You’ve decided to take out life, critical illness or disability insurance. Good choice! Your decision will protect you or give your loved ones peace of mind. Now it’s time to make sure you meet all the conditions for your insurer to pay your benefits or pay the insured amount in the event of your death. Here are three common reasons why an insurer may refuse to pay out:
You lied or omitted information on your application form.
Why do you have to be honest on your application? To be insured. When you take out insurance, you have a duty to complete your application truthfully. This means that you must disclose, to the best of your knowledge, all information requested by the insurer. For example, if you have ever had cancer, you must declare it, even though it may increase your premium.
Be aware that an insurer can cancel or reduce the amount stated in the policy within two years of its coming into force if it finds that you made a false statement or forgot to mention something. You would lose your coverage, and this information would be added to your Medical Information Bureau (MIB) file, a resource used by Canadian and U.S. insurers that collects medical and personal information from life insurance applicants to prevent fraud and reduce costs.
What’s more, if you’ve been insured for more than two years and an insurer finds that you made a false statement with the intent to defraud it, it can also cancel the policy.
Among the information frequently omitted by insurance applicants is smoking status. Because smoking dramatically increases premiums, some people choose to declare themselves non-smokers on their application form. However, if you purchased life insurance when you were a smoker and have not been a smoker for 12 or more months, you can inform your insurer. That could reduce your premium! And if you were (truthfully) not a smoker when you bought your life insurance but you start smoking, you don’t have to tell the insurer. However, if you terminate your insurance to buy other insurance, you will pay the smokers’ rate.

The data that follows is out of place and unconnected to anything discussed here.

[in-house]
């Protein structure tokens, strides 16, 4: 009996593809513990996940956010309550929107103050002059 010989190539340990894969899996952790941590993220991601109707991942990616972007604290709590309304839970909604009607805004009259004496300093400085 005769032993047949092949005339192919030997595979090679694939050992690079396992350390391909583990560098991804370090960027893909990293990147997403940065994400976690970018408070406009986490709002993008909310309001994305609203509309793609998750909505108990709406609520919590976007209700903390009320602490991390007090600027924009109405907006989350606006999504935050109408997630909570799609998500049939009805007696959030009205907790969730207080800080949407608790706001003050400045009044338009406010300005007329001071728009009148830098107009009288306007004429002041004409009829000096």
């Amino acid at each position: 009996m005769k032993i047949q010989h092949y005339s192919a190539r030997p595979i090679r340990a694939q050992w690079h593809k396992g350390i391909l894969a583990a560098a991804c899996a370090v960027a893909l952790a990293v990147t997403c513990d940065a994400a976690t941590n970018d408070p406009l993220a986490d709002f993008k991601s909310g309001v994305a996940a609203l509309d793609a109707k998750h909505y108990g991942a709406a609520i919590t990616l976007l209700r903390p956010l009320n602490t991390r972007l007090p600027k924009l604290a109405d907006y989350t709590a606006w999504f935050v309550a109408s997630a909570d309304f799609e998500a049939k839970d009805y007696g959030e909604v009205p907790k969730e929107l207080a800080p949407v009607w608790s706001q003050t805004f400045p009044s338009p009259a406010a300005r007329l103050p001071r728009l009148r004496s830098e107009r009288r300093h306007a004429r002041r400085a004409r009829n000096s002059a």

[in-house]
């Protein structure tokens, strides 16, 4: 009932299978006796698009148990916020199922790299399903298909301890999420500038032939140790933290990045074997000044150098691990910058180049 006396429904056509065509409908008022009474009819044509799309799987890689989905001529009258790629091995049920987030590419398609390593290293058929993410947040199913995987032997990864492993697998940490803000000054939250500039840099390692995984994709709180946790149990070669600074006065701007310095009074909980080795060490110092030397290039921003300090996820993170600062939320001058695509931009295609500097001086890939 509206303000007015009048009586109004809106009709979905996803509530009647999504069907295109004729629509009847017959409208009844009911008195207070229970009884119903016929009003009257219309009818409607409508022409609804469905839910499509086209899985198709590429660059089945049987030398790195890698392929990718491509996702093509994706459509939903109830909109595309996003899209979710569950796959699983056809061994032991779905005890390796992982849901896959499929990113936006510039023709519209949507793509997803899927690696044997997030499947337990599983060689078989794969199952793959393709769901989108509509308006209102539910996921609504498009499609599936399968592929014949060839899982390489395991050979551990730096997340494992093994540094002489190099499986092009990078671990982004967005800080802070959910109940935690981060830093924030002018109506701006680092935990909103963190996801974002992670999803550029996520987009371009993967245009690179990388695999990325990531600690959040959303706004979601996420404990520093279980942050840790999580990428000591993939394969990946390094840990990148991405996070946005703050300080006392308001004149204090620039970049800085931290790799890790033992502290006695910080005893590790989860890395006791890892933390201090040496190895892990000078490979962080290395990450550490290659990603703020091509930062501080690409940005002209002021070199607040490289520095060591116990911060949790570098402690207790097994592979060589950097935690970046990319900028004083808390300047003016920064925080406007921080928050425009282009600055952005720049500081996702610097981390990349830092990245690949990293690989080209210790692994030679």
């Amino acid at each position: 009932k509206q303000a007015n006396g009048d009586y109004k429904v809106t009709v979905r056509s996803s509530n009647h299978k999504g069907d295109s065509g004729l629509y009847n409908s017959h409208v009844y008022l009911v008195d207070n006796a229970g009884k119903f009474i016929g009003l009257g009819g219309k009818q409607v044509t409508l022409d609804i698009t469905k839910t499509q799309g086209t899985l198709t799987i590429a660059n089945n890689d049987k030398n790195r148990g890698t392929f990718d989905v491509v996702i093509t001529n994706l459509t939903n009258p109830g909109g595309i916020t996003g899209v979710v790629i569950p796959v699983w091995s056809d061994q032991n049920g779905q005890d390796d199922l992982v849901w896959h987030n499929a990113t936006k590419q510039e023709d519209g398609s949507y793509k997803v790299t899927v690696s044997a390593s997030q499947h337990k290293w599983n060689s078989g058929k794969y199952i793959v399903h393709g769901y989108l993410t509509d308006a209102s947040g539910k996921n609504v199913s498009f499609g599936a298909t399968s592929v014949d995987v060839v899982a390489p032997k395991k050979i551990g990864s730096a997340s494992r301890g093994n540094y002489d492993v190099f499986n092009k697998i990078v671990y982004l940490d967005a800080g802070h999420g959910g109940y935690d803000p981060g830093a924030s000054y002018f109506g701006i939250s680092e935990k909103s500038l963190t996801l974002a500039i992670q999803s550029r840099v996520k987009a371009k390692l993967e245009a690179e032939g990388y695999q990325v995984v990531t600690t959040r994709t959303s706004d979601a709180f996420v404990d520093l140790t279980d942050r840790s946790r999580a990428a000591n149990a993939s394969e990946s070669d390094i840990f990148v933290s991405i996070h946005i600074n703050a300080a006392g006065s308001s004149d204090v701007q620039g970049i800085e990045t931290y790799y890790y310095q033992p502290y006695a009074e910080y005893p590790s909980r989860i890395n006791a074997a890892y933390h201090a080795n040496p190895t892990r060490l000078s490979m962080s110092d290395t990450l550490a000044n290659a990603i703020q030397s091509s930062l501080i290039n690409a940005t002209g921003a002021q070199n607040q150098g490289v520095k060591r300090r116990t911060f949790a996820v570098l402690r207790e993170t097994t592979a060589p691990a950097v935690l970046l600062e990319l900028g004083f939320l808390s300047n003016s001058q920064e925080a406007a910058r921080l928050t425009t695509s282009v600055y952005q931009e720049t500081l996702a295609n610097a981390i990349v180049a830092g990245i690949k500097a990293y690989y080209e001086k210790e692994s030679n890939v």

Generally speaking, for life insurance, you don’t have to inform your insurer of a change in your health status if the policy is in effect. Your health is relevant only when the policy is issued. However, this may be different for critical illness and disability insurance.
Your situation falls within the exclusions of your policy.
When your life insurance policy is issued, it will set out certain exclusions. Some are standard for all life insurance, such as death by suicide, which is not insured if it occurs within two years of the policy coming into force. Death attributable to high-risk activities such as skydiving, scuba diving, rock climbing or auto racing is often included in standard exclusions. If you participate in these activities, it’s essential that you mention it when applying for insurance.
Some exclusions specific to your situation could also be added to the policy. Your disability insurance may not cover nervous disorders. This means that if you’re diagnosed with depression, for example, your insurance wouldn’t pay you any benefits.